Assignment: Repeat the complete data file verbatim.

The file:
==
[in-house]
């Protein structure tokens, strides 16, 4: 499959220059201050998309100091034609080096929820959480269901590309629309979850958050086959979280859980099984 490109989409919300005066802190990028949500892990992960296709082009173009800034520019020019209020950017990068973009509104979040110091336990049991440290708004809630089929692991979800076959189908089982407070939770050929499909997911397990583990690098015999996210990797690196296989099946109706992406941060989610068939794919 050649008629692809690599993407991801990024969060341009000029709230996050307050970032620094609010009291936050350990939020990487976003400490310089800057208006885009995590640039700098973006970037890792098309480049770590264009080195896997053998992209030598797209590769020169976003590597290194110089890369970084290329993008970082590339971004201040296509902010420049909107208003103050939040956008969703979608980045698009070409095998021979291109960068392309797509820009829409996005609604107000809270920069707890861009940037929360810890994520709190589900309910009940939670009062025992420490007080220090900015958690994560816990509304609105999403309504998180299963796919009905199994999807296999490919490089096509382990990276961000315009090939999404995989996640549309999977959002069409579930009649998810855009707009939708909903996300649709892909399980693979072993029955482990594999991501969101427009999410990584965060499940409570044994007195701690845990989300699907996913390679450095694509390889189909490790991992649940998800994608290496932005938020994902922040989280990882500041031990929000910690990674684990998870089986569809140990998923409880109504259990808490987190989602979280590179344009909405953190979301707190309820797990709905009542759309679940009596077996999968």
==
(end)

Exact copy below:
[in-house]
């Protein structure tokens, strides 16, 4: 499959220059201050998309100091034609080096929820959480269901590309629309979850958050086959979280859980099984 490109989409919300005066802190990028949500892990992960296709082009173009800034520019020019209020950017990068973009509104979040110091336990049991440290708004809630089929692991979800076959189908089982407070939770050929499909997911397990583990690098015999996210990797690196296989099946109706992406941060989610068939794919 050649008629692809690599993407991801990024969060341009000029709230996050307050970032620094609010009291936050350990939020990487976003400490310089800057208006885009995590640039700098973006970037890792098309480049770590264009080195896997053998992209030598797209590769020169976003590597290194110089890369970084290329993008970082590339971004201040296509902010420049909107208003103050939040956008969703979608980045698009070409095998021979291109960068392309797509820009829409996005609604107000809270920069707890861009940037929360810890994520709190589900309910009940939670009062025992420490007080220090900015958690994560816990509304609105999403309504998180299963796919009905199994999807296999490919490089096509382990990276961000315009090939999404995989996640549309999977959002069409579930009649998810855009707009939708909903996300649709892909399980693979072993029955482990594999991501969101427009999410990584965060499940409570044994007195701690845990989300699907996913390679450095694509390889189909490790991992649940998800994608290496932005938020994902922040989280990882500041031990929000910690990674684990998870089986569809140990998923409880109504259990808490987190989602979280590179344009909405953190979301707190309820797990709905009542759309679940009596077996999968």